We’re building a new UNICEF.org.
As we swap out old for new, pages will be in transition. Thanks for your patience – please keep coming back to see the improvements.

Press centre

Press release

Put migrant children’s rights on EU agenda, urges UNICEF

UNICEF proposes plan for protection of migrant children

BRUSSELS/GENEVA/NEW YORK, 12 May 2015 - On the eve of the adoption of the EU Migration Agenda, UNICEF is calling for the rights and wellbeing of migrant children to be at the heart of Europe’s immigration policy and for the European Union to be guided by the values it cherishes.
The death toll from seasonal Mediterranean crossings is already more than 50 times the number during the same period last year. With the warmer weather, the number of children making the dangerous trip is only expected to increase. The risks to children caught up in the flood of migrants also will increase, not only during perilous crossings but also upon arrival on European shores where they may not receive the special care and attention they urgently need.
At greatest risk are migrant children travelling alone without parents or adult family members. According to the International Organization for Migration (IOM), out of approximately 170,000 migrants arriving in Italy by sea from Libya last year, more than 13,000 were unaccompanied children.

New reports indicate that smugglers and child traffickers are exploiting an already desperate situation, preying on children to apply for asylum and lure their parents to pay more ransom money to join their children.
“The impact of this unfolding human tragedy affecting child migrants goes beyond the shores of the Mediterranean Sea,” said Yoka Brandt, UNICEF Deputy Executive Director. “Wherever these children find themselves – whether in transit from their homes, on the seas, or on the shores of Europe and other countries – they have a right to be protected and cared for. As migration increases, the European Union can seize this opportunity to apply its laws and deeply held values to truly champion the rights of migrant children and families and be an example to all around the world.”
Migrant children often fall through gaps in laws, policies and practices in the current common EU protection framework. Child migrants face limited access to justice, education and health care. They can be subjected to detention and deportation, collective expulsions, and border control practices that endanger their lives as they enter EU territory.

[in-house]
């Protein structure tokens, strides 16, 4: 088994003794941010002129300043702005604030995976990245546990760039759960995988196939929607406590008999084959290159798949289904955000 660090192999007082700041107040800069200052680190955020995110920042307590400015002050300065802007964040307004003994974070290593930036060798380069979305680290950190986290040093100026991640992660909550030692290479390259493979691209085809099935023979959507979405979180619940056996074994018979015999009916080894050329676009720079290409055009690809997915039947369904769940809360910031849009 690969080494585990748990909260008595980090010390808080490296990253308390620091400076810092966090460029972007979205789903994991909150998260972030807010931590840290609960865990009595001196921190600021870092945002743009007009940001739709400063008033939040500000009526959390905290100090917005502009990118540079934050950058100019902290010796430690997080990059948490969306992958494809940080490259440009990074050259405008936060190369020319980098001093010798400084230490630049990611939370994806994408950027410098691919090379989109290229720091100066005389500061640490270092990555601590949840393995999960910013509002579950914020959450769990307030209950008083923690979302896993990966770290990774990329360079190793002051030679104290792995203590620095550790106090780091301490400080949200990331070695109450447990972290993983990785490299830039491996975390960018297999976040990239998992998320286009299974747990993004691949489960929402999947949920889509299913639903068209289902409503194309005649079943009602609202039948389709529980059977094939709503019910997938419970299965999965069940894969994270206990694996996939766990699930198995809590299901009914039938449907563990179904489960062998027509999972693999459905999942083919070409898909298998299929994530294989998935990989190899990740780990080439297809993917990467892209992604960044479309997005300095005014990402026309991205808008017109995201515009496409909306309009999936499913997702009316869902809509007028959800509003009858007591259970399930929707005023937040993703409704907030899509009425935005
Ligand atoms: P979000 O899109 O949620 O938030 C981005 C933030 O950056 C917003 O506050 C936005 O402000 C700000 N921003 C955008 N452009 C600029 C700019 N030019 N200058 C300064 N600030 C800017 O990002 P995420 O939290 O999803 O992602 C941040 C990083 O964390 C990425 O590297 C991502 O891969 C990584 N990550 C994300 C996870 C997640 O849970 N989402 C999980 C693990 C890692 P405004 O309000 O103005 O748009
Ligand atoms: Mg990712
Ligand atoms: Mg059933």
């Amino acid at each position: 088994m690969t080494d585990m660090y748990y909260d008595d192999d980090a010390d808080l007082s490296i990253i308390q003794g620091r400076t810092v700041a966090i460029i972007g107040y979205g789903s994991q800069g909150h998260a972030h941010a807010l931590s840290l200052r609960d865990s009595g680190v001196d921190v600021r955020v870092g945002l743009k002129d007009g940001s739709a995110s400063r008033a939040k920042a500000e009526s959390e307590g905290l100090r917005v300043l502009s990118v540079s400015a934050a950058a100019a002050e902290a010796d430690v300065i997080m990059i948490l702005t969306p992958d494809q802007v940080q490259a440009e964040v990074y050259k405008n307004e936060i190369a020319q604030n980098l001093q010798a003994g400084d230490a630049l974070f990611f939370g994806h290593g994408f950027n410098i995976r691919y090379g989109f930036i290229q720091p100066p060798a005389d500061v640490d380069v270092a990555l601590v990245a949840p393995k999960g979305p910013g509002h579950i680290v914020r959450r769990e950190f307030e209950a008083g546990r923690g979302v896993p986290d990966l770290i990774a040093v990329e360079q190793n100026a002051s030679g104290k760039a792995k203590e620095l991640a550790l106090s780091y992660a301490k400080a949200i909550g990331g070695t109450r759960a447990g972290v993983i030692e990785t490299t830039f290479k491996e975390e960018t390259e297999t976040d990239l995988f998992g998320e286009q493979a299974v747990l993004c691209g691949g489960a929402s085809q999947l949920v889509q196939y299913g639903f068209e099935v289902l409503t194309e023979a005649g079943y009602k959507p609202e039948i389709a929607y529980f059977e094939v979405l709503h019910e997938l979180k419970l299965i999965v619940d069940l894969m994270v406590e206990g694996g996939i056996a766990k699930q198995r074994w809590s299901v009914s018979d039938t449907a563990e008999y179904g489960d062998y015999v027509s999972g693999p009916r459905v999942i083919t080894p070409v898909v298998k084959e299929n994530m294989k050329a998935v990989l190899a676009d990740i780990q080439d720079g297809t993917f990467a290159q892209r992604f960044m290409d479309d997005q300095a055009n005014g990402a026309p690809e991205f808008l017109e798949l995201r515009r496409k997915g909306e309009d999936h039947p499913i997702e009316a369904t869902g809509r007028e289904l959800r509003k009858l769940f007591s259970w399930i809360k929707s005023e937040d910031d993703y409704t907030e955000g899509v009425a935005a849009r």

UNICEF believes that the Migration Agenda the EU is due to adopt on 13 May is an opportunity to further strengthen EU safeguards to protect children as proposed in the EU guidelines on ‘Coordination and cooperation in integrated child protection systems’.

In the best interests of children UNICEF is urging the EU to be guided by a 10-point plan to protect child migrants: 
1. Recognize and treat all migrant children always, first and foremost as children with rights as set out in the UN Convention on the Rights of the Child.

2. Apply existing laws and policies to safeguard and protect the rights of children affected by migration, including monitoring and enforcing the consistent application of the EU Anti Trafficking Directive and Strategy, with special focus on prevention, reduction of demand and prosecution of those who exploit and abuse child victims.

3. In all decisions, authorities should be guided fundamentally by the Convention on the Rights of the Child – the best interests of the child - including in decisions on international protection, granting or refusing applications for residence as well as decisions regarding transfer or return.

4. Protect migrant children by reinforcing integrated national child protection systems and taking EU-wide action to drive up protection standards and address cross-border protection needs as proposed by the European Commission guidelines on ‘Integrated Child Protection Systems’.

5. Children should not be put in detention centres and should not be separated from their family for migration purposes.

6. In search and rescue operations at sea, uphold International Maritime Law and long-held custom to save and protect lives.

7. At all times during and after search and rescue operations, children and pregnant women must receive special care and attention. 

8. All children – regardless of their or their parents’ legal status – must have equitable access to quality education, health care, including mental health, social protection and justice. 

9. All children should receive equal and consistent protection, without any discrimination based on their or their parents’ nationality, residence or migration status, or race.

10. Invest in tackling the root causes for people fleeing their homes through comprehensive approaches addressing risk reduction, emergency response and development.
UNICEF joins the International Organization for Migration, the UN Refugee Agency and other UN agencies urging a fairer distribution of responsibility across the European Union for saving lives and protecting all those in need; and to combat racist and xenophobic rhetoric vilifying migrants and refugees wherever they may land.


UNICEF promotes the rights and wellbeing of every child, in everything we do.  Together with our partners, we work in 190 countries and territories to translate that commitment into practical action, focusing special effort on reaching the most vulnerable and excluded children, to the benefit of all children, everywhere.

For more information about UNICEF and its work visit: www.unicef.org

Follow UNICEF on Twitter and Facebook

For more information contact:
Christophe Boulierac, UNICEF Geneva, +41 79 96 39 244, cboulierac@unicef.org
Najwa Mekki, UNICEF New York, +1 917 209 1804, nmekki@unicef.org
Sarah Crowe, UNICEF New York, +1 646 209-1590, scrowe@unicef.org




New enhanced search